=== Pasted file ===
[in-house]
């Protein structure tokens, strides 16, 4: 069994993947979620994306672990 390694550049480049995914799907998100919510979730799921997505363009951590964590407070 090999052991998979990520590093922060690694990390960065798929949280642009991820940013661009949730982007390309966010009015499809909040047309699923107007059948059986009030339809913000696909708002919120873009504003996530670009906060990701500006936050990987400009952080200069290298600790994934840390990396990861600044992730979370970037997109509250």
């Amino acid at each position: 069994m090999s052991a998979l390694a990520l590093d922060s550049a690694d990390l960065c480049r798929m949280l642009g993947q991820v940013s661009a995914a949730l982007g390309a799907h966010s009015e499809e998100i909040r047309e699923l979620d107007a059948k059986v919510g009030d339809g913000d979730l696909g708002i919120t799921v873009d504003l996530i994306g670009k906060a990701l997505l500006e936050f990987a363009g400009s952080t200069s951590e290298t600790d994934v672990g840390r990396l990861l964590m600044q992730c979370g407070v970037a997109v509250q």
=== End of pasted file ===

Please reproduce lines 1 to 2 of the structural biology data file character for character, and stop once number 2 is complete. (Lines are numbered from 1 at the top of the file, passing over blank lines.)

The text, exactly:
[in-house]
């Protein structure tokens, strides 16, 4: 069994993947979620994306672990 390694550049480049995914799907998100919510979730799921997505363009951590964590407070 090999052991998979990520590093922060690694990390960065798929949280642009991820940013661009949730982007390309966010009015499809909040047309699923107007059948059986009030339809913000696909708002919120873009504003996530670009906060990701500006936050990987400009952080200069290298600790994934840390990396990861600044992730979370970037997109509250």